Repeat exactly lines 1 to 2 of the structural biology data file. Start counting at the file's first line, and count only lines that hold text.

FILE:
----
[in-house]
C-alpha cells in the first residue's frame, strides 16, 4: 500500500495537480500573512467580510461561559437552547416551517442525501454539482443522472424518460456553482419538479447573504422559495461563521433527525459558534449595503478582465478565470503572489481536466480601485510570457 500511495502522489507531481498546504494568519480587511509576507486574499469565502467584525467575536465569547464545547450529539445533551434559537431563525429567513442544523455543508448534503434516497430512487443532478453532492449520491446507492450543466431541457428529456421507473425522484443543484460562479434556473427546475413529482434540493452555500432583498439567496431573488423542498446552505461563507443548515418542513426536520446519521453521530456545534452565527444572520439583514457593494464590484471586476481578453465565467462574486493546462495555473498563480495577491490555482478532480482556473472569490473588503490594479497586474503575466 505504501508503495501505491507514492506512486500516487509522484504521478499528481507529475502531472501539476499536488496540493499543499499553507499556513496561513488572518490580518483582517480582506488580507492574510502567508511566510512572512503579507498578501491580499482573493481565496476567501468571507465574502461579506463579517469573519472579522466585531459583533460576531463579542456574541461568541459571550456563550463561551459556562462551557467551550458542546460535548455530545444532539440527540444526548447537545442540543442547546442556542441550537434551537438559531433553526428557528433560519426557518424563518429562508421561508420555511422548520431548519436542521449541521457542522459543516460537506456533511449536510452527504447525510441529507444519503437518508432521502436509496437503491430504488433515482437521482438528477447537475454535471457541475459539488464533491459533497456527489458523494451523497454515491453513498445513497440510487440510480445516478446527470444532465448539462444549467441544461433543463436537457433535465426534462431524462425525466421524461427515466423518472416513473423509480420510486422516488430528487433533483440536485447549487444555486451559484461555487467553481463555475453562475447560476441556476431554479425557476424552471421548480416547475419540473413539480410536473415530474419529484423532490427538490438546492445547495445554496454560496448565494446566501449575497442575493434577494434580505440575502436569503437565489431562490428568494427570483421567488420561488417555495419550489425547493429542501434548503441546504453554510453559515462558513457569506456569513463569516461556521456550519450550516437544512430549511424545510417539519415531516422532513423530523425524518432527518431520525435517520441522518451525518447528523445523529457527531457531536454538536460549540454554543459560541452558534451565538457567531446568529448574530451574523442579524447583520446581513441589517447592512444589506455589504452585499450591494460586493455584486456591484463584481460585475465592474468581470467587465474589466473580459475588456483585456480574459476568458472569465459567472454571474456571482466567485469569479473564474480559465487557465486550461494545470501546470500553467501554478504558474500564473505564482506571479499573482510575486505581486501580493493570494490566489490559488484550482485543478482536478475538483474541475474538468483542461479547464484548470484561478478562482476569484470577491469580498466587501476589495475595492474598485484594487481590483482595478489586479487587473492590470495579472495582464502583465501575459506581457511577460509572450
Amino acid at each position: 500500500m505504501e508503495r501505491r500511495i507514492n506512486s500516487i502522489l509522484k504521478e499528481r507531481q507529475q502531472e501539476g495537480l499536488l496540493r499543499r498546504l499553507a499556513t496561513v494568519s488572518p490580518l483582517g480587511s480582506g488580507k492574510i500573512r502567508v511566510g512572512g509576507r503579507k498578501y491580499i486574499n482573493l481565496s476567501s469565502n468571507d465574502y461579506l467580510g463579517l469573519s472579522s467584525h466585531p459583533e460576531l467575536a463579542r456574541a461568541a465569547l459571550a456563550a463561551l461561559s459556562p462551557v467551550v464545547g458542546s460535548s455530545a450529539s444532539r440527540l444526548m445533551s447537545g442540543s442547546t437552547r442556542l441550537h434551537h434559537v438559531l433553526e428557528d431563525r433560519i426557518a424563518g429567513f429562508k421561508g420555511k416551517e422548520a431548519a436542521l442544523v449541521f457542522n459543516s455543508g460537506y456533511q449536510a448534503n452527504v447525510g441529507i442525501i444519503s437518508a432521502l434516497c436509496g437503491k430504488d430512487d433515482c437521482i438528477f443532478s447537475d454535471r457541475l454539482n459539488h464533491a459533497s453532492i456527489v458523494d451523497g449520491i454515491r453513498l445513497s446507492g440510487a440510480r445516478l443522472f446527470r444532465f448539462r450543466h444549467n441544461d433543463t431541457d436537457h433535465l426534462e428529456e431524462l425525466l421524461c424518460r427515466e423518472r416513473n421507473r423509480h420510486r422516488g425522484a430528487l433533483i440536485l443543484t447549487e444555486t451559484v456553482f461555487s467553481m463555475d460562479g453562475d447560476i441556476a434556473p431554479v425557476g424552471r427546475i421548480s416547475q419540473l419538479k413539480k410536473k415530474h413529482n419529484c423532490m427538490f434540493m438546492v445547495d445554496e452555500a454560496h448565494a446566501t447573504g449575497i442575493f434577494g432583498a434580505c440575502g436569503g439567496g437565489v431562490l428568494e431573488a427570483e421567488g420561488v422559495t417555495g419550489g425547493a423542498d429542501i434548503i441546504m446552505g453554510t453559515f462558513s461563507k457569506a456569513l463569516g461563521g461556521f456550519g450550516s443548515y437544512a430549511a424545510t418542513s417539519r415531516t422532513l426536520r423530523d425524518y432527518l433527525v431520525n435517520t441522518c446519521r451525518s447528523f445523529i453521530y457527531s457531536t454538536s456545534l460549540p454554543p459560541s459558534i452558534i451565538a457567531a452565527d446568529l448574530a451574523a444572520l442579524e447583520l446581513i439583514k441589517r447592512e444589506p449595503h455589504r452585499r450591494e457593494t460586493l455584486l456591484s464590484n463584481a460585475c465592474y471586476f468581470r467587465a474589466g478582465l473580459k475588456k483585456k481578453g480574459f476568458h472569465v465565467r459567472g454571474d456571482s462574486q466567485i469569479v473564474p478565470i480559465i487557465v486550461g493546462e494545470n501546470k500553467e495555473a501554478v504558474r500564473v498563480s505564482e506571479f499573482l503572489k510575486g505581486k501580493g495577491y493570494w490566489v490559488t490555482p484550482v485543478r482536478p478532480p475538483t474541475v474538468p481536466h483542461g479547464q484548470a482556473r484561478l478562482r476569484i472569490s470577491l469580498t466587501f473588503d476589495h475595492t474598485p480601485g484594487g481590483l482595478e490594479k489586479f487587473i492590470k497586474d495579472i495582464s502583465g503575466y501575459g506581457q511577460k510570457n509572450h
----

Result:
[in-house]
C-alpha cells in the first residue's frame, strides 16, 4: 500500500495537480500573512467580510461561559437552547416551517442525501454539482443522472424518460456553482419538479447573504422559495461563521433527525459558534449595503478582465478565470503572489481536466480601485510570457 500511495502522489507531481498546504494568519480587511509576507486574499469565502467584525467575536465569547464545547450529539445533551434559537431563525429567513442544523455543508448534503434516497430512487443532478453532492449520491446507492450543466431541457428529456421507473425522484443543484460562479434556473427546475413529482434540493452555500432583498439567496431573488423542498446552505461563507443548515418542513426536520446519521453521530456545534452565527444572520439583514457593494464590484471586476481578453465565467462574486493546462495555473498563480495577491490555482478532480482556473472569490473588503490594479497586474503575466 505504501508503495501505491507514492506512486500516487509522484504521478499528481507529475502531472501539476499536488496540493499543499499553507499556513496561513488572518490580518483582517480582506488580507492574510502567508511566510512572512503579507498578501491580499482573493481565496476567501468571507465574502461579506463579517469573519472579522466585531459583533460576531463579542456574541461568541459571550456563550463561551459556562462551557467551550458542546460535548455530545444532539440527540444526548447537545442540543442547546442556542441550537434551537438559531433553526428557528433560519426557518424563518429562508421561508420555511422548520431548519436542521449541521457542522459543516460537506456533511449536510452527504447525510441529507444519503437518508432521502436509496437503491430504488433515482437521482438528477447537475454535471457541475459539488464533491459533497456527489458523494451523497454515491453513498445513497440510487440510480445516478446527470444532465448539462444549467441544461433543463436537457433535465426534462431524462425525466421524461427515466423518472416513473423509480420510486422516488430528487433533483440536485447549487444555486451559484461555487467553481463555475453562475447560476441556476431554479425557476424552471421548480416547475419540473413539480410536473415530474419529484423532490427538490438546492445547495445554496454560496448565494446566501449575497442575493434577494434580505440575502436569503437565489431562490428568494427570483421567488420561488417555495419550489425547493429542501434548503441546504453554510453559515462558513457569506456569513463569516461556521456550519450550516437544512430549511424545510417539519415531516422532513423530523425524518432527518431520525435517520441522518451525518447528523445523529457527531457531536454538536460549540454554543459560541452558534451565538457567531446568529448574530451574523442579524447583520446581513441589517447592512444589506455589504452585499450591494460586493455584486456591484463584481460585475465592474468581470467587465474589466473580459475588456483585456480574459476568458472569465459567472454571474456571482466567485469569479473564474480559465487557465486550461494545470501546470500553467501554478504558474500564473505564482506571479499573482510575486505581486501580493493570494490566489490559488484550482485543478482536478475538483474541475474538468483542461479547464484548470484561478478562482476569484470577491469580498466587501476589495475595492474598485484594487481590483482595478489586479487587473492590470495579472495582464502583465501575459506581457511577460509572450